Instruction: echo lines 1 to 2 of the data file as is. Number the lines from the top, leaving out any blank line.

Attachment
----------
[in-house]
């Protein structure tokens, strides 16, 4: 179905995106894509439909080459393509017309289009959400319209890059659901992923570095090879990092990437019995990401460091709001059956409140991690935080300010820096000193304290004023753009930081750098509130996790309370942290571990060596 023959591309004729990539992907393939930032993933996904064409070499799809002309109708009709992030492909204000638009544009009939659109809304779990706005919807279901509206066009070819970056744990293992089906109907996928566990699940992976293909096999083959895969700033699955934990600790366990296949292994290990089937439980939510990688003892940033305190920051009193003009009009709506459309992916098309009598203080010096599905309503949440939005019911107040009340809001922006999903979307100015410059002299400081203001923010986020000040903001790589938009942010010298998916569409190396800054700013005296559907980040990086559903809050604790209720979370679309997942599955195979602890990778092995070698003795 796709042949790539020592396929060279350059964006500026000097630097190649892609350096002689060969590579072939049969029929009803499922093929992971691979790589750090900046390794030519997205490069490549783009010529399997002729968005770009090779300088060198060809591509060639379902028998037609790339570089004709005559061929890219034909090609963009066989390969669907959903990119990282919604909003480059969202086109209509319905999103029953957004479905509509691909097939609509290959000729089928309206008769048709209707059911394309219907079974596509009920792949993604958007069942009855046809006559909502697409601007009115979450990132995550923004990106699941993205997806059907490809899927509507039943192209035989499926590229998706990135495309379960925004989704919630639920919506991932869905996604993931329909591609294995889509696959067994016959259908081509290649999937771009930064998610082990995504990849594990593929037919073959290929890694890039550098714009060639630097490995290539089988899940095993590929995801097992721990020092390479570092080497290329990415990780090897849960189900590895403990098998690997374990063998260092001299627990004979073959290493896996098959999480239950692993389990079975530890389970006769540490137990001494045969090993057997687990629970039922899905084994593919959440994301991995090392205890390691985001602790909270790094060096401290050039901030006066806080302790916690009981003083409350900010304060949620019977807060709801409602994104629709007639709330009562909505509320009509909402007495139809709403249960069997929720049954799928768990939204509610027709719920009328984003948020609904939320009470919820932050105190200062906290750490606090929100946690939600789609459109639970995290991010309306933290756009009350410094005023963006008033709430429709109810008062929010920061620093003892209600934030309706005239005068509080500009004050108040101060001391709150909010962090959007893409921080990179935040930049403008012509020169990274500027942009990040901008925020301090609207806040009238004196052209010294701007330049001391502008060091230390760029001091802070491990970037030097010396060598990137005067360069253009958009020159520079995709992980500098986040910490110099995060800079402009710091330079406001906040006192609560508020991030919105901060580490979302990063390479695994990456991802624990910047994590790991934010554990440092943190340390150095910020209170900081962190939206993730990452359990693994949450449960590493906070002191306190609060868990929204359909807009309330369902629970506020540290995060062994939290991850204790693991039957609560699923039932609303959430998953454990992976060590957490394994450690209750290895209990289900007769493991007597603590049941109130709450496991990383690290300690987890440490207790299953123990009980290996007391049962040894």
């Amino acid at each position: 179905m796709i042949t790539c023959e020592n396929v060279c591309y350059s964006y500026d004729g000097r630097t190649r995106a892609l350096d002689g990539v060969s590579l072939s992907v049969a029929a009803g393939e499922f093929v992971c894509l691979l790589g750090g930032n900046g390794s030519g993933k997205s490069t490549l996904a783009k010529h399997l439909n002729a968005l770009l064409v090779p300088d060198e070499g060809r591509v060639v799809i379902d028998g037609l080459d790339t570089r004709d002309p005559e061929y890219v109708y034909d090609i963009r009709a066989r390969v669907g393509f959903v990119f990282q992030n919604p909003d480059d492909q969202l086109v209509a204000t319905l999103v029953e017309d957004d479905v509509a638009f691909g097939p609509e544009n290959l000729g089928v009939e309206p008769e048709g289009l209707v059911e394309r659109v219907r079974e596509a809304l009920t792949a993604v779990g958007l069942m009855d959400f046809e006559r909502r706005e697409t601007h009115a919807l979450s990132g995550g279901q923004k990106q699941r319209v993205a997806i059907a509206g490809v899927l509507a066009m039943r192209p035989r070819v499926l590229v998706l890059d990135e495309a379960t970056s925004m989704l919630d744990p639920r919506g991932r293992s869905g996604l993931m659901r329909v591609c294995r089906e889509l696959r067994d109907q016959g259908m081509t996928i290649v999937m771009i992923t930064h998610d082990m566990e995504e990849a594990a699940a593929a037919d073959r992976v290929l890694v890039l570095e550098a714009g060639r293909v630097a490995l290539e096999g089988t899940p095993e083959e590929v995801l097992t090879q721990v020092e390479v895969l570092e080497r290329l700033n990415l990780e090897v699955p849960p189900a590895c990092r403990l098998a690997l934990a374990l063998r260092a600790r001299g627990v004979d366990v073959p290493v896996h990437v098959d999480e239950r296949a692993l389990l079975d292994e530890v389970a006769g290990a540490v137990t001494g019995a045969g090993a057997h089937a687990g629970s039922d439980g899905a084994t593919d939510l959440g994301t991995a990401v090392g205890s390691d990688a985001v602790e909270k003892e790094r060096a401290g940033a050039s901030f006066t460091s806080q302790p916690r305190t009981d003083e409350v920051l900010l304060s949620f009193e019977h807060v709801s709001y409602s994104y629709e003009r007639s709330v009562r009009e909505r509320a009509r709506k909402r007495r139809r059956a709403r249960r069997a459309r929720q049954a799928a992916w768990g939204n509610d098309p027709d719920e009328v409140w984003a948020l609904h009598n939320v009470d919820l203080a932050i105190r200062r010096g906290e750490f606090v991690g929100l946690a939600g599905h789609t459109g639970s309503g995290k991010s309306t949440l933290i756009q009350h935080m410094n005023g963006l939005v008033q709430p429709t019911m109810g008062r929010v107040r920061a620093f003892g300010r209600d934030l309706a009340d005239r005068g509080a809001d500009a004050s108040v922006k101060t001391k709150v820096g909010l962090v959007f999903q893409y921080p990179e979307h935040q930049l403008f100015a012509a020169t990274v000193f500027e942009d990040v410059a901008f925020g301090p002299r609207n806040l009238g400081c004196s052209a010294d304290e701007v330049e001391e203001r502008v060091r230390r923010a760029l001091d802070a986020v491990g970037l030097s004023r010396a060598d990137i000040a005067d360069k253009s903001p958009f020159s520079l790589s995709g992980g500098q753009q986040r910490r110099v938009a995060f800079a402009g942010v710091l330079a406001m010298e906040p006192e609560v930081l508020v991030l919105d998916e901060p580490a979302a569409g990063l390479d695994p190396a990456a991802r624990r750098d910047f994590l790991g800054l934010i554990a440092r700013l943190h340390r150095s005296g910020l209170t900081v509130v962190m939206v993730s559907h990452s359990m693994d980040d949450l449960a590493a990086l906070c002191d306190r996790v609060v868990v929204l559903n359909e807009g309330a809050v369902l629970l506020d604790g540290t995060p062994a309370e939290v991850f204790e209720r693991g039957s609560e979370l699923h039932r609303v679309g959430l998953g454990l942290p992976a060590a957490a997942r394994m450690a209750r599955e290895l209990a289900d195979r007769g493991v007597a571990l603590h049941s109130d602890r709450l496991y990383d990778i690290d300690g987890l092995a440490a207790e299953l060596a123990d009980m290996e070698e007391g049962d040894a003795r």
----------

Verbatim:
[in-house]
């Protein structure tokens, strides 16, 4: 179905995106894509439909080459393509017309289009959400319209890059659901992923570095090879990092990437019995990401460091709001059956409140991690935080300010820096000193304290004023753009930081750098509130996790309370942290571990060596 023959591309004729990539992907393939930032993933996904064409070499799809002309109708009709992030492909204000638009544009009939659109809304779990706005919807279901509206066009070819970056744990293992089906109907996928566990699940992976293909096999083959895969700033699955934990600790366990296949292994290990089937439980939510990688003892940033305190920051009193003009009009709506459309992916098309009598203080010096599905309503949440939005019911107040009340809001922006999903979307100015410059002299400081203001923010986020000040903001790589938009942010010298998916569409190396800054700013005296559907980040990086559903809050604790209720979370679309997942599955195979602890990778092995070698003795 796709042949790539020592396929060279350059964006500026000097630097190649892609350096002689060969590579072939049969029929009803499922093929992971691979790589750090900046390794030519997205490069490549783009010529399997002729968005770009090779300088060198060809591509060639379902028998037609790339570089004709005559061929890219034909090609963009066989390969669907959903990119990282919604909003480059969202086109209509319905999103029953957004479905509509691909097939609509290959000729089928309206008769048709209707059911394309219907079974596509009920792949993604958007069942009855046809006559909502697409601007009115979450990132995550923004990106699941993205997806059907490809899927509507039943192209035989499926590229998706990135495309379960925004989704919630639920919506991932869905996604993931329909591609294995889509696959067994016959259908081509290649999937771009930064998610082990995504990849594990593929037919073959290929890694890039550098714009060639630097490995290539089988899940095993590929995801097992721990020092390479570092080497290329990415990780090897849960189900590895403990098998690997374990063998260092001299627990004979073959290493896996098959999480239950692993389990079975530890389970006769540490137990001494045969090993057997687990629970039922899905084994593919959440994301991995090392205890390691985001602790909270790094060096401290050039901030006066806080302790916690009981003083409350900010304060949620019977807060709801409602994104629709007639709330009562909505509320009509909402007495139809709403249960069997929720049954799928768990939204509610027709719920009328984003948020609904939320009470919820932050105190200062906290750490606090929100946690939600789609459109639970995290991010309306933290756009009350410094005023963006008033709430429709109810008062929010920061620093003892209600934030309706005239005068509080500009004050108040101060001391709150909010962090959007893409921080990179935040930049403008012509020169990274500027942009990040901008925020301090609207806040009238004196052209010294701007330049001391502008060091230390760029001091802070491990970037030097010396060598990137005067360069253009958009020159520079995709992980500098986040910490110099995060800079402009710091330079406001906040006192609560508020991030919105901060580490979302990063390479695994990456991802624990910047994590790991934010554990440092943190340390150095910020209170900081962190939206993730990452359990693994949450449960590493906070002191306190609060868990929204359909807009309330369902629970506020540290995060062994939290991850204790693991039957609560699923039932609303959430998953454990992976060590957490394994450690209750290895209990289900007769493991007597603590049941109130709450496991990383690290300690987890440490207790299953123990009980290996007391049962040894």